Diversity in STEM: An American Imperative

The equity issues in the nation’s STEM (science, technology, engineering and math) fields are well-documented. According to the Commission on Professionals in Science and Technology, despite representing two-thirds of the country’s population, women, African-Americans, Hispanics and American Indians comprise only 25 percent or less of the nation’s STEM workforce.

While this lack of inclusion — and the attendant ideas, creativity and perspectives these individuals bring to bear — has long been unacceptable, a number of converging trends now make it unsustainable as well. Shifting demographics that include growing minority populations, an aging STEM workforce, looming retirements and a future workforce that looks nothing like the old (i.e. male and white) all point to the pressing need to bring more of the country’s STEM talent to the table.

Today, that need is made all the more urgent as employers voice a growing demand for STEM workers. A recent survey of recruiters at American Fortune 1000 companies commissioned by Bayer, where the author works, reveals a robust jobs picture at some of the country’s largest employers for new hires with two- and four-year STEM degrees but difficulty on the part of these employers to find these new hires.

That difficulty is more acute for employers trying to hire female and minority professionals who hold STEM degrees. Very few of the talent recruiters polled — just 16 percent — say they are seeing adequate numbers of minorities coming through their doors for job interviews. And while more recruiters report seeing an adequate number of Caucasian and Asian female job candidates with STEM degrees, even in those populations, the numbers are still well below those of Caucasian and Asian males.

So what’s a diversity executive to do? Here are some things Bayer has learned and put into practice.

  • Begin at the beginning. The STEM workforce pipeline begins early in elementary school. Several studies of scientists and engineers show that interest in science begins at or before age 11. Studies also show that the best way to spark and maintain student interest in science — and level the academic playing field for all students — is through inquiry-based, hands-on science learning. Bayer, as well as a handful of companies like Merck, Hewlett-Packard, GlaxoSmithKline and IBM, has been involved in supporting this kind of experiential STEM learning for decades. Some programs and organizations to investigate include the National Science Resources Center, Math Out of the Box and MESA.
  • Provide students with access to mentors and role models early and often. A myriad of research demonstrates the importance of exposing students to STEM professionals early on. Doing so helps students better appreciate the opportunities posed by science and engineering careers. Seeing people who look like themselves also boosts students’ confidence and the belief that they, too, can succeed.
  • Work with expert organizations. Not sure how to get started? There are organizations dedicated to supporting the STEM educational goals of female and minority students. Work with them. American Women in Science, the American Chemical Society’s Project SEED, the National Action Committee for Minorities in Engineering and the American Indian Science and Engineering Society offer programs like scholarships and internships and are excellent organizations with which to partner.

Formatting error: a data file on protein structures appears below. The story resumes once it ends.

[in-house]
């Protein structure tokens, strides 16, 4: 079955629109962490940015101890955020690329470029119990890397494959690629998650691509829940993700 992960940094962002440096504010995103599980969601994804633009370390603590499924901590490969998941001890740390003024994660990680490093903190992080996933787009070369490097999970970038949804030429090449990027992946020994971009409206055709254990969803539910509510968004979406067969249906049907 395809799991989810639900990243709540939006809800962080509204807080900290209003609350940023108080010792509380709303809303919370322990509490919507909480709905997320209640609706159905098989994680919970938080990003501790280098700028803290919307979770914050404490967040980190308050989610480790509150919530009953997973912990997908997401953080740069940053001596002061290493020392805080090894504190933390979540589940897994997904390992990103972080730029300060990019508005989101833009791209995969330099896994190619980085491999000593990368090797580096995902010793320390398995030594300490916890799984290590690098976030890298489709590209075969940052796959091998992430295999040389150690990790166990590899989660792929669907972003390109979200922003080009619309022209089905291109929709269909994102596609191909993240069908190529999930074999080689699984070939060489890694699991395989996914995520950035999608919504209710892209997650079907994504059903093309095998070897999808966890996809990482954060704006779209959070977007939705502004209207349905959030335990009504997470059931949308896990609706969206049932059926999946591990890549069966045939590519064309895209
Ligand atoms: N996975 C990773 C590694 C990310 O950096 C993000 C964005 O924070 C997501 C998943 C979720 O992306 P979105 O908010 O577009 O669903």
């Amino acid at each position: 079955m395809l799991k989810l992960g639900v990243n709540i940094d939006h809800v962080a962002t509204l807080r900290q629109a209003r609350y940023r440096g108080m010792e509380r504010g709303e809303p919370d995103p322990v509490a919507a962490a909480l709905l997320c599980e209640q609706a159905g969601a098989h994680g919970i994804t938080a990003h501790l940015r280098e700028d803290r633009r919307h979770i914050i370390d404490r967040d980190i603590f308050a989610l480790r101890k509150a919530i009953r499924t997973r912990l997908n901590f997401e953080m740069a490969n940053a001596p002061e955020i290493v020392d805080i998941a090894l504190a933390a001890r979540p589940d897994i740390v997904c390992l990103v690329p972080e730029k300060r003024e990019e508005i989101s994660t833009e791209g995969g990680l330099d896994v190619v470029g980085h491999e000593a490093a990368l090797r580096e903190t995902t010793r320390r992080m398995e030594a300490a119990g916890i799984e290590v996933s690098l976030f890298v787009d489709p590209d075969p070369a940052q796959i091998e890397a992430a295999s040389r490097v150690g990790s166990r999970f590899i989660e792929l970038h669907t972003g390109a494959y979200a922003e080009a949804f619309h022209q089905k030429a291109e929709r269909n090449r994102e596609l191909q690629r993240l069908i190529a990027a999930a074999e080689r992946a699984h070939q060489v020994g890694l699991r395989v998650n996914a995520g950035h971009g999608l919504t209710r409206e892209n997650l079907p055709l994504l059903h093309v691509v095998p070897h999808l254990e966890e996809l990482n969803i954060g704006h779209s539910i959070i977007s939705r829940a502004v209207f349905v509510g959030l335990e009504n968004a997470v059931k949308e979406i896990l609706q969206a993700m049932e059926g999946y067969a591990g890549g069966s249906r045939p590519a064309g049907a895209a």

• Create and maintain diverse employee engagement programs. Once hired, make sure female and minority STEM professionals have the support they need to succeed. Employee networking groups empower individuals and give them a place to share ideas and experiences. In fact, when asked to cite the factors that have helped them succeed professionally, female and minority chemists and chemical engineers in a recent Bayer survey said creating professional relationships, building networks within their organizations, having supportive management and joining professional societies or networking groups were chief among them.
  • Leverage corporate philanthropy to support best-practice STEM education programs. There are a range of quality education programs from elementary school through high school, college, graduate school and beyond with proven track records of helping young women and minorities succeed and achieve in STEM. Do your homework. Check with organizations like the National Science Foundation, Change the Equation and STEMconnector to find the right programs that fit the mission of your corporate giving programs.
  • Be a partner, not just a donor. When using corporate philanthropy to support STEM programs, choose to create long-term partnerships over simply giving a donation. Why? Partnerships allow companies to leverage resources in a way donations cannot. For example, corporate partners can help education partners bolster fundraising by assisting with grant writing or by enlisting the support of other companies.

Sharyn N. Jones is vice president of U.S. talent management and diversity and inclusion for Bayer Corp. She can be reached at editor@diversity-executive.com.